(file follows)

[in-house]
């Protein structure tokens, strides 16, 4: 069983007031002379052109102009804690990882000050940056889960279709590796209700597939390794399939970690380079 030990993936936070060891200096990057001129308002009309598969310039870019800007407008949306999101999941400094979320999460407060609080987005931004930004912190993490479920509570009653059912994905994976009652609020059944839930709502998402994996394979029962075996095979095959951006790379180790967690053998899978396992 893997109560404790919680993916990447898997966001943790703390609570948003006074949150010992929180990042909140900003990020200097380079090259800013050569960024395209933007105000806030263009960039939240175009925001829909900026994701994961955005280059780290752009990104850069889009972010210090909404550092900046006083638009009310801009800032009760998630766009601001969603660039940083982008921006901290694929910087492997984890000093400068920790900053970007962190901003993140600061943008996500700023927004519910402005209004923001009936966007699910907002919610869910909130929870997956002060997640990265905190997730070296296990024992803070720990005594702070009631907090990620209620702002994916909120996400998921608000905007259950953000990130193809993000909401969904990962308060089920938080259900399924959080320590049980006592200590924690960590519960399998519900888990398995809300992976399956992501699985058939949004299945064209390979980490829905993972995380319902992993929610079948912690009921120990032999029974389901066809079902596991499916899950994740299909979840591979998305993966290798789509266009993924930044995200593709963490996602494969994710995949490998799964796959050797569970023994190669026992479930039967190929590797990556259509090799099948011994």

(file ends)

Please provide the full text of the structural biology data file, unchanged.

[in-house]
């Protein structure tokens, strides 16, 4: 069983007031002379052109102009804690990882000050940056889960279709590796209700597939390794399939970690380079 030990993936936070060891200096990057001129308002009309598969310039870019800007407008949306999101999941400094979320999460407060609080987005931004930004912190993490479920509570009653059912994905994976009652609020059944839930709502998402994996394979029962075996095979095959951006790379180790967690053998899978396992 893997109560404790919680993916990447898997966001943790703390609570948003006074949150010992929180990042909140900003990020200097380079090259800013050569960024395209933007105000806030263009960039939240175009925001829909900026994701994961955005280059780290752009990104850069889009972010210090909404550092900046006083638009009310801009800032009760998630766009601001969603660039940083982008921006901290694929910087492997984890000093400068920790900053970007962190901003993140600061943008996500700023927004519910402005209004923001009936966007699910907002919610869910909130929870997956002060997640990265905190997730070296296990024992803070720990005594702070009631907090990620209620702002994916909120996400998921608000905007259950953000990130193809993000909401969904990962308060089920938080259900399924959080320590049980006592200590924690960590519960399998519900888990398995809300992976399956992501699985058939949004299945064209390979980490829905993972995380319902992993929610079948912690009921120990032999029974389901066809079902596991499916899950994740299909979840591979998305993966290798789509266009993924930044995200593709963490996602494969994710995949490998799964796959050797569970023994190669026992479930039967190929590797990556259509090799099948011994």